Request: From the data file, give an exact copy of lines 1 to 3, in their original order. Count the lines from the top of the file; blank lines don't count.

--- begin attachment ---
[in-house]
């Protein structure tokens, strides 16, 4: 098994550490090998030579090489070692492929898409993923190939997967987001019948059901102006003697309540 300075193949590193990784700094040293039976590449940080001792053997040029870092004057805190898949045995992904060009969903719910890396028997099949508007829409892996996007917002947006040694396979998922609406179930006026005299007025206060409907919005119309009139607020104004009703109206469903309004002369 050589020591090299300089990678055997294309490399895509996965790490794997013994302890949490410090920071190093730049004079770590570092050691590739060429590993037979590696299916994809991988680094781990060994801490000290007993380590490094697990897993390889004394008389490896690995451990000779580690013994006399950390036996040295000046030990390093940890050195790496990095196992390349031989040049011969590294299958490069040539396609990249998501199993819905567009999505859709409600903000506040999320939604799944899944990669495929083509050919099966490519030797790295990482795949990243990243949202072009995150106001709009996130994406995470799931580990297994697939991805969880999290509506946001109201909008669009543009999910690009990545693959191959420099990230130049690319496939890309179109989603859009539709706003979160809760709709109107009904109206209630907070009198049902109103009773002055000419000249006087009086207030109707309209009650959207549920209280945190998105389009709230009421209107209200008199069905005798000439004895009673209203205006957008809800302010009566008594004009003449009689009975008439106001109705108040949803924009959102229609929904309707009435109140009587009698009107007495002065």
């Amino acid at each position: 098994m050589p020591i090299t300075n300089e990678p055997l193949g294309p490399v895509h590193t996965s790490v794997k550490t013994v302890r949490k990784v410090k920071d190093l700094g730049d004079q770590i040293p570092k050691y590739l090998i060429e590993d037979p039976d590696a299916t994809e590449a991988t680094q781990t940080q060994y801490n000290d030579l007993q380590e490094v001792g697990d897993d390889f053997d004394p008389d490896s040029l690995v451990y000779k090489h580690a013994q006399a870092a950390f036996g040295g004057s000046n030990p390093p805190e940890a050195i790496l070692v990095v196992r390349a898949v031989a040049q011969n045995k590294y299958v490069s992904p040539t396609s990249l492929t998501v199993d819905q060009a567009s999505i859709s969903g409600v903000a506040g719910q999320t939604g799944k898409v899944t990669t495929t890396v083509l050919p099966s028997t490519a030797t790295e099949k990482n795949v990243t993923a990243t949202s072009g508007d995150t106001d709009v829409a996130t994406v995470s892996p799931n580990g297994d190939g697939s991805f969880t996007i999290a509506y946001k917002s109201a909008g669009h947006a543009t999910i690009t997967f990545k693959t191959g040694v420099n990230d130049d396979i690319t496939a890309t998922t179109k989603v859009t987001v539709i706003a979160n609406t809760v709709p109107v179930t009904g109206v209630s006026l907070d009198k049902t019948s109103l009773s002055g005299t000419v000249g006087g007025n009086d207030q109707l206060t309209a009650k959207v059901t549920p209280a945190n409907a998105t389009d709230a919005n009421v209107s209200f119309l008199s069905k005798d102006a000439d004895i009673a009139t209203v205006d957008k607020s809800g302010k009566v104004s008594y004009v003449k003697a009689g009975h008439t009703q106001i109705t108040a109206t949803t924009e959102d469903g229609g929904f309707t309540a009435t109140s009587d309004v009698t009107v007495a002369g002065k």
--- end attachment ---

[in-house]
């Protein structure tokens, strides 16, 4: 098994550490090998030579090489070692492929898409993923190939997967987001019948059901102006003697309540 300075193949590193990784700094040293039976590449940080001792053997040029870092004057805190898949045995992904060009969903719910890396028997099949508007829409892996996007917002947006040694396979998922609406179930006026005299007025206060409907919005119309009139607020104004009703109206469903309004002369 050589020591090299300089990678055997294309490399895509996965790490794997013994302890949490410090920071190093730049004079770590570092050691590739060429590993037979590696299916994809991988680094781990060994801490000290007993380590490094697990897993390889004394008389490896690995451990000779580690013994006399950390036996040295000046030990390093940890050195790496990095196992390349031989040049011969590294299958490069040539396609990249998501199993819905567009999505859709409600903000506040999320939604799944899944990669495929083509050919099966490519030797790295990482795949990243990243949202072009995150106001709009996130994406995470799931580990297994697939991805969880999290509506946001109201909008669009543009999910690009990545693959191959420099990230130049690319496939890309179109989603859009539709706003979160809760709709109107009904109206209630907070009198049902109103009773002055000419000249006087009086207030109707309209009650959207549920209280945190998105389009709230009421209107209200008199069905005798000439004895009673209203205006957008809800302010009566008594004009003449009689009975008439106001109705108040949803924009959102229609929904309707009435109140009587009698009107007495002065």
């Amino acid at each position: 098994m050589p020591i090299t300075n300089e990678p055997l193949g294309p490399v895509h590193t996965s790490v794997k550490t013994v302890r949490k990784v410090k920071d190093l700094g730049d004079q770590i040293p570092k050691y590739l090998i060429e590993d037979p039976d590696a299916t994809e590449a991988t680094q781990t940080q060994y801490n000290d030579l007993q380590e490094v001792g697990d897993d390889f053997d004394p008389d490896s040029l690995v451990y000779k090489h580690a013994q006399a870092a950390f036996g040295g004057s000046n030990p390093p805190e940890a050195i790496l070692v990095v196992r390349a898949v031989a040049q011969n045995k590294y299958v490069s992904p040539t396609s990249l492929t998501v199993d819905q060009a567009s999505i859709s969903g409600v903000a506040g719910q999320t939604g799944k898409v899944t990669t495929t890396v083509l050919p099966s028997t490519a030797t790295e099949k990482n795949v990243t993923a990243t949202s072009g508007d995150t106001d709009v829409a996130t994406v995470s892996p799931n580990g297994d190939g697939s991805f969880t996007i999290a509506y946001k917002s109201a909008g669009h947006a543009t999910i690009t997967f990545k693959t191959g040694v420099n990230d130049d396979i690319t496939a890309t998922t179109k989603v859009t987001v539709i706003a979160n609406t809760v709709p109107v179930t009904g109206v209630s006026l907070d009198k049902t019948s109103l009773s002055g005299t000419v000249g006087g007025n009086d207030q109707l206060t309209a009650k959207v059901t549920p209280a945190n409907a998105t389009d709230a919005n009421v209107s209200f119309l008199s069905k005798d102006a000439d004895i009673a009139t209203v205006d957008k607020s809800g302010k009566v104004s008594y004009v003449k003697a009689g009975h008439t009703q106001i109705t108040a109206t949803t924009e959102d469903g229609g929904f309707t309540a009435t109140s009587d309004v009698t009107v007495a002369g002065k």